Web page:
Maybe an obvious question about minimum width :o)

Is there a way in CSS to enforce a MINIMUM width only of a page?  As in I do not want the width to shrink past a certain point, but I want it to grow as much as possible when stretched?

I know I can simply add a spacer gif stretched at 1px hieght to my minimum width, but I was wondering if there is a CSS solution other than using a transparent gif.


Thanks.
LVL 35
mrichmonAsked:
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PeterCNConnect With a Mentor Commented:
An expression would do it:

<!DOCTYPE html PUBLIC "-//W3C//DTD XHTML 1.0 Transitional//EN"
      "http://www.w3.org/TR/xhtml1/DTD/xhtml1-transitional.dtd">

<html>
<head>
      <title> IE "min-width" </title>
      <style type="text/css">
      
      #content {
            min-width:700px;
            width:expression(this.parentNode.offsetWidth<=700? 700:'auto');
      }

      </style>
</head>

<body>      
      <div id="content">            
            Lorem ipsum dolor sit amet lotsa content.
      </div>
</body>
</html>

Most browsers will use the min-width, and ignore the width property because only IE understands the expression, which is exactly what we want here ;-)
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ecupdCommented:
try this for size:
<div style = "width:100%;background-color:#00ff00;">
     <div style = "width:500px;background-color:#ff0000;">

     Content goes here

     </div>
</div>

colors obviously just to show what is going on

Cheers,
dayton
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neesterCommented:
there are CSS rules:

min-width
min-height

etc...

they only work in the most up-to-date webbrowsers...
ie - NOT IE!
:)

so that is the REAL answer - although it wont help you really.
best thing to do is have the spacer, you can use a DIV or a SPAN instead of the pixel, but its all the same in essesnce... :)
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seanpowellCommented:
Hi mrichmon,

Actually min-width is fairly easy with IE:

<!DOCTYPE HTML PUBLIC "-//W3C//DTD HTML 4.01//EN" "http://www.w3.org/TR/html4/strict.dtd">
<html>
<head>
<meta http-equiv="content-type" content="text/html; charset=ISO-8859-1" />
<title></title>
<style type="text/css" media="screen">

body
{
      margin:0;
      padding:0;
      width: 700px;
}

html>body
{
      width: auto;
      min-width: 700px;
}

</style>
</head>

<body>

<div id="content">

      <p>Lorem ipsum dolor sit amet, consectetuer adipiscing elit, sed diem nonummy
      nibh euismod tincidunt ut lacreet dolore magna aliguam erat volutpat. Ut wisi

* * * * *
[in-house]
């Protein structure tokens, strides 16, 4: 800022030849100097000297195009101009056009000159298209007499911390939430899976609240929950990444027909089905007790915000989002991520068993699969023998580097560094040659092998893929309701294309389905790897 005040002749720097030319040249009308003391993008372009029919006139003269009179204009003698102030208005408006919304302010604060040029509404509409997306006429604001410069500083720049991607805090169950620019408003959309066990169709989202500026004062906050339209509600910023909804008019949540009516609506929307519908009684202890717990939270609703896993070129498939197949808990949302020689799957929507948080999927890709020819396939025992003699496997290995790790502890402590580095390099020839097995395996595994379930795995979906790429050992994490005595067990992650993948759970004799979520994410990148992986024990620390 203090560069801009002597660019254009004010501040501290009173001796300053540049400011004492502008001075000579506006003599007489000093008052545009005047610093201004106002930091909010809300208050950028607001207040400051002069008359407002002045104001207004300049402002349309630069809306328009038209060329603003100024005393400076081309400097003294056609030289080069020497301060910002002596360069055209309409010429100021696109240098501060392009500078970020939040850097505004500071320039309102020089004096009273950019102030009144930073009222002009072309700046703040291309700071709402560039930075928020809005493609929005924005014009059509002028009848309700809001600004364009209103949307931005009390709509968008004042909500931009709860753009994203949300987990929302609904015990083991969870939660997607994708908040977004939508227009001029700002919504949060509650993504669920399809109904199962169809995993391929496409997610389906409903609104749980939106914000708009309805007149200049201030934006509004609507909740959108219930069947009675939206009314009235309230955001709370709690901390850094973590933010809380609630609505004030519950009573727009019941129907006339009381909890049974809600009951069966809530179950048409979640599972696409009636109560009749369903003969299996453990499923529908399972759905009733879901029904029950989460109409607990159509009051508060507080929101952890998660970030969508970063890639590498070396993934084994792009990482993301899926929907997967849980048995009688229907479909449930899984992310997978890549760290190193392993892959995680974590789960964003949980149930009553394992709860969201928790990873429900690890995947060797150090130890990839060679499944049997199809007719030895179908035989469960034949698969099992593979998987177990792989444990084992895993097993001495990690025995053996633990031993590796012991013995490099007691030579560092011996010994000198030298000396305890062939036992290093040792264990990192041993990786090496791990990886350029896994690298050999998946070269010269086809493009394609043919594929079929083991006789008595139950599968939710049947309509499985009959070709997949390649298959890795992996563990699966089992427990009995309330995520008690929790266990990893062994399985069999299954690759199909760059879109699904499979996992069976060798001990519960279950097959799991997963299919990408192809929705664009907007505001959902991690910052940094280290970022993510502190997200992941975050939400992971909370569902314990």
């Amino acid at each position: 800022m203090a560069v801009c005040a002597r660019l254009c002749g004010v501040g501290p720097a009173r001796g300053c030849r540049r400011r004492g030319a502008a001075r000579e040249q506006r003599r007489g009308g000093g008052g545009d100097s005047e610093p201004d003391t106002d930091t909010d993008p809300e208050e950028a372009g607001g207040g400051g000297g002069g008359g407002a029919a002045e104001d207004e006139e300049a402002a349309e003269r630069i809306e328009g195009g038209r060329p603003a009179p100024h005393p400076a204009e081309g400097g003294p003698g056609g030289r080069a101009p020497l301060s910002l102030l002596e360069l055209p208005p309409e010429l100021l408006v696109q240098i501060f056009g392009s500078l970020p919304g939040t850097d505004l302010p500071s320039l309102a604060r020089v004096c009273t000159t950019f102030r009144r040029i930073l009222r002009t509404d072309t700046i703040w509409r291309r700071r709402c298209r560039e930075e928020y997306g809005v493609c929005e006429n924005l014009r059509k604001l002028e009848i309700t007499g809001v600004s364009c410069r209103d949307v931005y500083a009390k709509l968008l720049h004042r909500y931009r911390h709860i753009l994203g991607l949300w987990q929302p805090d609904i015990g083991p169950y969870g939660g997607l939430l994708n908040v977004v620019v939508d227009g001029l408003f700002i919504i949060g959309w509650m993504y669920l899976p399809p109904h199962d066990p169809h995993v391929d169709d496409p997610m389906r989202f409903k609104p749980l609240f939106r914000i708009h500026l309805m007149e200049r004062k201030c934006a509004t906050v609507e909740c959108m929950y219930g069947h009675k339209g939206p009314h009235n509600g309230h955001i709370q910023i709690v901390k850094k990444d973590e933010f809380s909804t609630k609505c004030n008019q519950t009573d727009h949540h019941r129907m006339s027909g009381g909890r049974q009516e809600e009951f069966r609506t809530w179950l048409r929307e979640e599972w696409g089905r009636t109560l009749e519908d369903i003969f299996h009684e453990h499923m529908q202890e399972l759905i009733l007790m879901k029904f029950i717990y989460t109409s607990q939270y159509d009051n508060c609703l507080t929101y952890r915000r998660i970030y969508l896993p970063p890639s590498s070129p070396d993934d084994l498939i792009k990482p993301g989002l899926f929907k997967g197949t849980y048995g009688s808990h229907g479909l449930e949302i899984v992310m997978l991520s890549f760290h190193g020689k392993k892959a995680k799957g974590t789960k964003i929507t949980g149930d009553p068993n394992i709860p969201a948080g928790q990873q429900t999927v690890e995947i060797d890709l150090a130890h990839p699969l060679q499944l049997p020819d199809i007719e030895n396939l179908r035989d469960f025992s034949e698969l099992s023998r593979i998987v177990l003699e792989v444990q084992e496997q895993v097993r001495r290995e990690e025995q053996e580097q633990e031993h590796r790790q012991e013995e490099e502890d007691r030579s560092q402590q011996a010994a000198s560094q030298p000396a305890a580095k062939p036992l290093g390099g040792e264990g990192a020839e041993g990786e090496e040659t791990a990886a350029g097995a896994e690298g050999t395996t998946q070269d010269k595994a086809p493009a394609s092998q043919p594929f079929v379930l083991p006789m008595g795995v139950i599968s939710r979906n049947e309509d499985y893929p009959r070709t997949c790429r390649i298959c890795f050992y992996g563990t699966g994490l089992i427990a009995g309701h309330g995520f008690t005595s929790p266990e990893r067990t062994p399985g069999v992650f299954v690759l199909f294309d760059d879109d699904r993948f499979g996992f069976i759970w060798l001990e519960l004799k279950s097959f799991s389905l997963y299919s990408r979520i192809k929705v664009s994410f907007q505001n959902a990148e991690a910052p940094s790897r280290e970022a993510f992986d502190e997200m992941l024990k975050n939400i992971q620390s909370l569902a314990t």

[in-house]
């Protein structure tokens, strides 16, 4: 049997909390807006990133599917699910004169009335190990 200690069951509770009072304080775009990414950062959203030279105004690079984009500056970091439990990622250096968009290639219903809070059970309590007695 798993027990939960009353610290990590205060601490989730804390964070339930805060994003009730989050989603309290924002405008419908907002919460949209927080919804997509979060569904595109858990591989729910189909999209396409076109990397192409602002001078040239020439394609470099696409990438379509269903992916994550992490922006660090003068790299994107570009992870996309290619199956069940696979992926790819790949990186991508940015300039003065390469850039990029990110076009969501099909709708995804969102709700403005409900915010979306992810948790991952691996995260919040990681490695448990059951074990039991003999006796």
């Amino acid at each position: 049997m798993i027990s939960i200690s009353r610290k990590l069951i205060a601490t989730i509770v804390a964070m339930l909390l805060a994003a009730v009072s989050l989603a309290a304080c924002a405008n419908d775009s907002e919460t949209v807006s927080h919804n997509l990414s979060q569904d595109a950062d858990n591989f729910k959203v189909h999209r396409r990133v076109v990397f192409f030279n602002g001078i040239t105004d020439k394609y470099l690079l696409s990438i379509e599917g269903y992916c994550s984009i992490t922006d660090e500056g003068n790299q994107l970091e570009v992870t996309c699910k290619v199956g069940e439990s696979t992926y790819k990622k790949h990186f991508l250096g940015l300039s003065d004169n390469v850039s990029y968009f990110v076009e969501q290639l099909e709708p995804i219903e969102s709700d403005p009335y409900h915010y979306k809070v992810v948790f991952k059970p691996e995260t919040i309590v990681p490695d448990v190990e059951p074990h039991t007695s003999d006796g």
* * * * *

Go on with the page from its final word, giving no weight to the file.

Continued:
enim ad minim veniam, quis nostrud exerci tution ullamcorper suscipit loborti
      nisl ut aliquip ex ea commodo consequat. Duis te feugifacilisi. Duis autem do
      in hendrerit in vulputate velit esse molestie consequat, vel illum dolore euf
      eugiat nulla facilisis at vero eros et accumsan et iusto odio dignissim quibl
      andit praesent luptatum zzril delenit au gue duis dolore te feugat nulla faci</p>

</div>

</body>
</html>
0
 
neesterCommented:
Sean You missed this:

>> but I want it to grow as much as possible when stretched?
0
 
seanpowellConnect With a Mentor Commented:
Sorry, I did:

You'll need this then:

body
{
      margin: 0;
      padding:0;
      width: expression((this.parentNode.clientWidth < 700)?700+"px":"auto");
}

html > body
{
      width: auto;
      min-width: 700px;
}
0
 
seanpowellCommented:
Peter - I'm sorry, I should have refreshed the page...

There you go mrichmon :-)
0
 
PeterCNCommented:
no biggie :-)  cheers!
0
 
mrichmonAuthor Commented:
I never knew that expressions within CSS were possible.  Learning new things all the time :o)

One quetion.

In your example Sean you have

html > body

I have never seen this notation before - can you explain what it means?
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seanpowellCommented:
> is what's called a child selector. Since IE has no idea what it means, it simply disregards it, and thus allows us to feed the normal CSS min-width value to other browsers....
http://css-discuss.incutio.com/?page=ChildHack
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mrichmonAuthor Commented:
Cool.  Thanks to both Peter and Sean.  I will try these out later today when I have a chance.
0
 
mrichmonAuthor Commented:
I gave more of the points to Peter since he came up with the solution first, and the rest to Sean since he included how to get it to work on the body with the IE hack.

Thanks to you both.
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